Making the front page of The Times on 2 January, it has been revealed that the University of Kent has the highest rate of cheating in any UK university.

The data received by The Times, following their submission of 129 freedom of information requests to UK universities, revealed that nearly 50,000 students in the UK have been caught cheating over the course of the past three years. Of this, the University of Kent accounts for 1,947 of the total instances of cheating. This statistic accounts for just 3.89% of total cheating infringements, however, should the cheating statistics be divided by the number of universities questioned over their records, the average number of cases of cheating found in each university would be 388. This means that universities would be expected to have an average national rate of 0.78% for cheating levels each year. This statistic leaves Kent five times over the expected average of cheating in UK universities.

Infographic for cheating flattened

The University is not alone in its disproportionately high cheating figures, however. It was found that 10 other universities also had over 1,000 instances in three years. Westminster University came close to Kent’s own figures, with a reported 1,933 cases. Following this were East London with 1,828, Sheffield Hallam with 1,740, and Oxford Brookes with 1,711.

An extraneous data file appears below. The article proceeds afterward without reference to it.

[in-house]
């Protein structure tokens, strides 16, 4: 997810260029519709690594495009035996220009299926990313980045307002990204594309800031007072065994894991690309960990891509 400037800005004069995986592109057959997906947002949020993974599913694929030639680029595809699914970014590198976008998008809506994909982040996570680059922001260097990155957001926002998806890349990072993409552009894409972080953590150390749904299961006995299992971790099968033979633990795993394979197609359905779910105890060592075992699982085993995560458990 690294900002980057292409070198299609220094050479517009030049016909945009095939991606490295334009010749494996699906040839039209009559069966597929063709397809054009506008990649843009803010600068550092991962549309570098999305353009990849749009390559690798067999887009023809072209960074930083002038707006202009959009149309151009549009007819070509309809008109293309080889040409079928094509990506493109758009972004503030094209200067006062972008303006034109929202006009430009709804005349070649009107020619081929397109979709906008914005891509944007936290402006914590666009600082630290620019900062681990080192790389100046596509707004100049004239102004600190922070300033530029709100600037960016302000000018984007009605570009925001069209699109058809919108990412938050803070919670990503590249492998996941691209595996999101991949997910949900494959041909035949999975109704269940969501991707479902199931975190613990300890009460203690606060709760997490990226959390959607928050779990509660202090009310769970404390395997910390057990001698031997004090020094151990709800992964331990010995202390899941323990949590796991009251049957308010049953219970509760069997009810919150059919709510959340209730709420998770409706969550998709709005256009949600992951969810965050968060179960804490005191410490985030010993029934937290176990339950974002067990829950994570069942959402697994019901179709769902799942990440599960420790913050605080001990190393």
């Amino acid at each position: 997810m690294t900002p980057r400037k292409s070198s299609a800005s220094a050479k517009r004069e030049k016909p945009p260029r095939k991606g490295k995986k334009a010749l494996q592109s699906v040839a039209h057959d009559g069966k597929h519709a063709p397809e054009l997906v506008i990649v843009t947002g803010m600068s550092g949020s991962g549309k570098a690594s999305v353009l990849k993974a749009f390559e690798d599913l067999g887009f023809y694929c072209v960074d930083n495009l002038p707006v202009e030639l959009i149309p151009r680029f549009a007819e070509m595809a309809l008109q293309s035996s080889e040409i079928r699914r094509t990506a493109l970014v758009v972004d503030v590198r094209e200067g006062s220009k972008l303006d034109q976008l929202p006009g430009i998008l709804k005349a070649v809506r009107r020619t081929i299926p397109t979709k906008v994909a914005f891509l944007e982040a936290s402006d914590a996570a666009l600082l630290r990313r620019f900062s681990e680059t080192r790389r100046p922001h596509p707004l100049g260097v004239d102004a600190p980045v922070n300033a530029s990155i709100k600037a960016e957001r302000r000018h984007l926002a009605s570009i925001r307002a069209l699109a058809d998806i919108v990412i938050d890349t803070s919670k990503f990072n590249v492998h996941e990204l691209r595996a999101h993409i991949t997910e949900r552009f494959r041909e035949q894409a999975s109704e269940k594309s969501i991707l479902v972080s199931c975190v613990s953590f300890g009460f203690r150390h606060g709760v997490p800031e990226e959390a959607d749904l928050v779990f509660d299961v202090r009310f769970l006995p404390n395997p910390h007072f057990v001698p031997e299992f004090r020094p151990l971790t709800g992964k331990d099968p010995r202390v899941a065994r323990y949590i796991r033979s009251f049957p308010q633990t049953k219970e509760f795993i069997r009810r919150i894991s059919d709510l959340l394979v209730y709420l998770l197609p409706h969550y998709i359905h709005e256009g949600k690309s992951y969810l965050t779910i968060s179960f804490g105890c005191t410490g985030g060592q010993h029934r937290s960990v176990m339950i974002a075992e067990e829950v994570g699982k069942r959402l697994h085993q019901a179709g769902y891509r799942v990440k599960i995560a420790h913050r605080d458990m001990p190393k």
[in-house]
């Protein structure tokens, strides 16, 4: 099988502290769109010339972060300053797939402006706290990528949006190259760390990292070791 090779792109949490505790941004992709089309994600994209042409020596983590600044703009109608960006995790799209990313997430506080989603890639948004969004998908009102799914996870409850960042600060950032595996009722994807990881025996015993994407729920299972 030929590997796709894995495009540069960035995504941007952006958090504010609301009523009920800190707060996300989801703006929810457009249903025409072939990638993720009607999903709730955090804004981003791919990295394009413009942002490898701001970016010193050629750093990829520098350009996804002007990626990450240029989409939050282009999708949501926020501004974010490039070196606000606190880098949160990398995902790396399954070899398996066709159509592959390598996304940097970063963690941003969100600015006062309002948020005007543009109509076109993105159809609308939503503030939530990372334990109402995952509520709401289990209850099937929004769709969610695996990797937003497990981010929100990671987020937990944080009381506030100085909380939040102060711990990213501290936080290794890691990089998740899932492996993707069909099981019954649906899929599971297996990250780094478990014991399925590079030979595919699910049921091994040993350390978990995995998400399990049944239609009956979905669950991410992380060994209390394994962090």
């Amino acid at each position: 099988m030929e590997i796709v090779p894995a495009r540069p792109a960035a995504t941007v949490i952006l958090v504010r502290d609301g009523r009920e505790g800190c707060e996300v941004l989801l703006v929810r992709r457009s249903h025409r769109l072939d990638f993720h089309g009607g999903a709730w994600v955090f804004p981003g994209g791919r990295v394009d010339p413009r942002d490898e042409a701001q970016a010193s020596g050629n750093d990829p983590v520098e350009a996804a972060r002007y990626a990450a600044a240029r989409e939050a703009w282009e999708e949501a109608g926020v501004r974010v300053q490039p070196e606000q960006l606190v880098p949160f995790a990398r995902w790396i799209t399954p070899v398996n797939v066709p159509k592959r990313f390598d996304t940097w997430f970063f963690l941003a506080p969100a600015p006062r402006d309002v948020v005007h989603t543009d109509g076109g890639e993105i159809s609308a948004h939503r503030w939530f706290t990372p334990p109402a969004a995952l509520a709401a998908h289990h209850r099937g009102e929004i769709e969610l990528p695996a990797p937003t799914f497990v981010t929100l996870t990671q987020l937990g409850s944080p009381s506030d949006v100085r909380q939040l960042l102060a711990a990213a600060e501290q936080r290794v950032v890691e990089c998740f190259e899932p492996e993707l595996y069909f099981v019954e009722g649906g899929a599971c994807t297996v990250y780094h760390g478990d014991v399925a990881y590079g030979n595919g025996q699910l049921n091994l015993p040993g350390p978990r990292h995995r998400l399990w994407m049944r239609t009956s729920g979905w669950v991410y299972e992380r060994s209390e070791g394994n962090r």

The freedom of information requests specified the cheating figures to be inclusive of both coursework and exam performances. Although the subsequent statistics found close to 50,000 cases of cheating over a three-year period, only 362 students were dismissed for their actions. The University’s policies on cheating can be found in the Credit Framework for Taught Programmes.

In short, the procedures are as follows. If a student is suspected of cheating, both the student and Chair of the School Disciplinary Committee shall be informed; the Chair will then decide whether they believe the student may have cheated. If it is the first time a student has been found to be cheating, they may receive a formal warning, with or without a minor penalty. If the act of cheating has been deemed a minor offence, the student may receive no marks for the work in question. If a student’s cheating is decided to be a serious offence, the School Disciplinary Committee will “impose an appropriate penalty”.

Cases in which the “termination of registration” for a student is listed as a penalty can be found in the unauthorised use of materials of electronic devices in exams, copying from a student in an exam, impersonating another student or conspiring to impersonate another student in an exam, attempting to influence a teacher or examiner, serious, substantial or repeat offences of plagiarism, and in cases of falsification of data. If a student has been dismissed from the University, they may not attempt to register for another degree at Kent.

The University Press Office has been contacted for a statement. Updates to this story will be provided should a statement be given, once the University has reopened on 4 January.